The Science of Mosquito Repellents: How to Protect Yourself This Summer

Category Technology

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In the summer, mosquitoes come out across the US, and the use of mosquito repellents can protect your health and sanity. These repellents interfere with a mosquito's sense of smell, taste or both, although not all work. To stay safe, always read the labels of any products you use and avoid bracelets and ultrasonic repellent devices.

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Now that summer is in full swing, mosquitoes have come out across the United States. The use of mosquito repellents can protect both your health and sanity this summer.

While mosquitoes leave bothersome, itchy bites on your skin, they can also pose a serious and sometimes deadly risk to your health. When a mosquito bites you, it may transmit harmful pathogens that cause dangerous diseases like malaria, dengue fever, Zika and West Nile.

The best time to use mosquito repellant is during dawn and dusk when mosquitoes are most active.

Avoiding mosquito bites .

Mosquito females bite people to get vital nutrients from our blood. They then use these nutrients to make their eggs. One single blood meal can give rise to about 100 mosquito eggs that hatch into wiggling larvae.

There are several ways to avoid getting bitten by mosquitoes, from wearing long, loose clothing and limiting time outside to placing screens over your windows and getting rid of standing water that mosquitoes might use to breed.

The number of mosquitoes that can hatch from a single female’s blood meal varies depending on the species.

However, one of the best ways to protect yourself when you’re going to a place where hungry mosquitoes will be buzzing around is by using mosquito repellents.

Our team at the New Mexico State University Molecular Vector Physiology Laboratory has studied different types of mosquito repellents and their efficacy for over a decade. Here’s what you need to know to protect yourself this summer: .

All about repellents .

DEET, a popular ingredient in many mosquito repellent products, can last up to 8 hours

The use of mosquito repellents goes far back in history, certainly predating written historical accounts. Some of the oldest records of the use of mosquito repellents date back to early Egyptian and Roman history. During this period, smoke from smudge fires was often used to repel mosquitoes.

Today, we have more options than our ancestors when it comes to choosing what type of mosquito repellent to use – sprays and lotions, candles, coils and vaporizers, to name some.

The danger of mosquitoes grows during the summer as the weather becomes more humid.

These repellents interfere with a mosquito’s sense of smell, taste or both. The repellent either blocks or overstimulates these senses. Scientists understand how certain repellents like DEET work at the molecular level, but for many of them, it is still unknown why exactly they repel mosquitoes.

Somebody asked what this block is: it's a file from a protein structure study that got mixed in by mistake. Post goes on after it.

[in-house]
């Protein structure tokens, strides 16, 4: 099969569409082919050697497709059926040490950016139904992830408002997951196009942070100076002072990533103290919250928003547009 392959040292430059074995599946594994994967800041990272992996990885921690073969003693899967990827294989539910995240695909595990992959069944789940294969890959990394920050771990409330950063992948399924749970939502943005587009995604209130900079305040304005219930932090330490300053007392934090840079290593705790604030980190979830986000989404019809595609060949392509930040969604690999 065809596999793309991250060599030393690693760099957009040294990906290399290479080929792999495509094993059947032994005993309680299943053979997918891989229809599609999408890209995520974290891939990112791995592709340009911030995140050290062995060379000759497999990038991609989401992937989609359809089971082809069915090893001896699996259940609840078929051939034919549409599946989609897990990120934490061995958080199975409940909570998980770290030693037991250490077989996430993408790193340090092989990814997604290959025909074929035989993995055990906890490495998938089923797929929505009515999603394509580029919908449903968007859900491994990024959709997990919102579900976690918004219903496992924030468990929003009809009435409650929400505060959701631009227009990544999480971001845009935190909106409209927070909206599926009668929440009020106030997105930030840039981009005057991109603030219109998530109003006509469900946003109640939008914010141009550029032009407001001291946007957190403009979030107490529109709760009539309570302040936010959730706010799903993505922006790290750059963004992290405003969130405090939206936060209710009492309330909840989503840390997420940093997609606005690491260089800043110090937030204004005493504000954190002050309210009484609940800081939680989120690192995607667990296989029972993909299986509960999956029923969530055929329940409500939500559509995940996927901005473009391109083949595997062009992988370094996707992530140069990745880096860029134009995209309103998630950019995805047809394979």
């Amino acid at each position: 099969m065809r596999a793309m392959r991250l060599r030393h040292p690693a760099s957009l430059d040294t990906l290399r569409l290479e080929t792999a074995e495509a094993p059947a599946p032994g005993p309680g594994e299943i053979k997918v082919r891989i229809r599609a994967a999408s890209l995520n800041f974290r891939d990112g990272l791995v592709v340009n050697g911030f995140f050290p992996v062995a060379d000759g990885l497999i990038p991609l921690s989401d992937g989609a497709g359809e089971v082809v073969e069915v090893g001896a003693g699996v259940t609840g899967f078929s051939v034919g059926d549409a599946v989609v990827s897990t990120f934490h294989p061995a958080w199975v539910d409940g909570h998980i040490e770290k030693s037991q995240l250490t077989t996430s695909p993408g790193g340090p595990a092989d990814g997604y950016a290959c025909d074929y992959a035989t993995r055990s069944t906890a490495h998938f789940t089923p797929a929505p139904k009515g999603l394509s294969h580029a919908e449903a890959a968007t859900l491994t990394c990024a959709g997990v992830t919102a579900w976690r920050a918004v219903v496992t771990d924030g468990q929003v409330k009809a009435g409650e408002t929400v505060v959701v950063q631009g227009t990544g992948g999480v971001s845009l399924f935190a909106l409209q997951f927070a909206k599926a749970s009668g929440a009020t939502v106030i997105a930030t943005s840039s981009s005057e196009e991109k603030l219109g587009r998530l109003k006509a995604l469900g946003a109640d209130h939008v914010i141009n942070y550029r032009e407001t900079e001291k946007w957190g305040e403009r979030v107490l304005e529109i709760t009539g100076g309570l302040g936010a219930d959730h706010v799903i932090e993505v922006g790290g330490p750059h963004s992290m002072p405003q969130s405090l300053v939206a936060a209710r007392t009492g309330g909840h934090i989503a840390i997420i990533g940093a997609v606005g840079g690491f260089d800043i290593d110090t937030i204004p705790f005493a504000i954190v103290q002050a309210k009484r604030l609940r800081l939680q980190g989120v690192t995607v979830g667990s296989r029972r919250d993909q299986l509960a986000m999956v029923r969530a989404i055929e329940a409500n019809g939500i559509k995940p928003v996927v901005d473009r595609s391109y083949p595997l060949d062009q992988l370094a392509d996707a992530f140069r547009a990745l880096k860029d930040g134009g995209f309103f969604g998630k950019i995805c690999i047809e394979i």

Testing repellents .

We used a variety of scientific laboratory experiments and field tests to find out what works. For some products, testing was as simple as putting a volunteer’s treated arm into a cage with 25 mosquitoes and waiting for the first mosquito bite.

Mosquitoes have been around for over 30 million years.

For others, like citronella candles, we used a slow-speed wind tunnel and put a candle or device between a person and a cage of mosquitoes. Depending on the repellent efficacy of the device, mosquitoes either flew toward the person or away. Another experiment we conducted was the Y-tube choice assay where mosquitoes chose to fly toward someone’s hand or, if repelled, fly toward the blank or empty option.

Mosquito repellent products are regulated by the Environmental Protection Agency (EPA).

Mosquito repellents that don’t work .

Bracelets don’t work. Department stores and pharmacy chains sell hundreds of different varieties of bracelets. They are marketed as "mosquito repellent" bands, wristbands and watches, and their materials can vary from plastic to leather. Even if they are loaded with repellents, they can’t protect your whole body from mosquito bites.

Ultrasonic repellent devices are also not effective. Industry studies have found that they don’t repel mosquitoes in any meaningful or consistent way.

Takeaways .

Today, you can choose from a variety of mosquito repellents, ranging from sprays and lotions to candles and coils. Some work better than others in terms of repelling mosquitoes, but it’s good to note that none are 100% effective in every situation.

It’s also important to always read the label of any product you use. Some repellents should be used differently depending on your age and any medical conditions you may have.

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